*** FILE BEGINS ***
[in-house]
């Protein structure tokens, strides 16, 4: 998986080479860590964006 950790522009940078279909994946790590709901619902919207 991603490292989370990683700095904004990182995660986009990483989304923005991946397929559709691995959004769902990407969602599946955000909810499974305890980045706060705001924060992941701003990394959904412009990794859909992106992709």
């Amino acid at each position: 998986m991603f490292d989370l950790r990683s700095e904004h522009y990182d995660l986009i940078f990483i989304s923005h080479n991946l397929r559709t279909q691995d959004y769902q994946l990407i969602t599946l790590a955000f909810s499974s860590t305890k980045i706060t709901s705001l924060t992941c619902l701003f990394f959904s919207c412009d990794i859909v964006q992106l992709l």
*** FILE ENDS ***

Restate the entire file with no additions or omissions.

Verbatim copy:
[in-house]
């Protein structure tokens, strides 16, 4: 998986080479860590964006 950790522009940078279909994946790590709901619902919207 991603490292989370990683700095904004990182995660986009990483989304923005991946397929559709691995959004769902990407969602599946955000909810499974305890980045706060705001924060992941701003990394959904412009990794859909992106992709």
């Amino acid at each position: 998986m991603f490292d989370l950790r990683s700095e904004h522009y990182d995660l986009i940078f990483i989304s923005h080479n991946l397929r559709t279909q691995d959004y769902q994946l990407i969602t599946l790590a955000f909810s499974s860590t305890k980045i706060t709901s705001l924060t992941c619902l701003f990394f959904s919207c412009d990794i859909v964006q992106l992709l």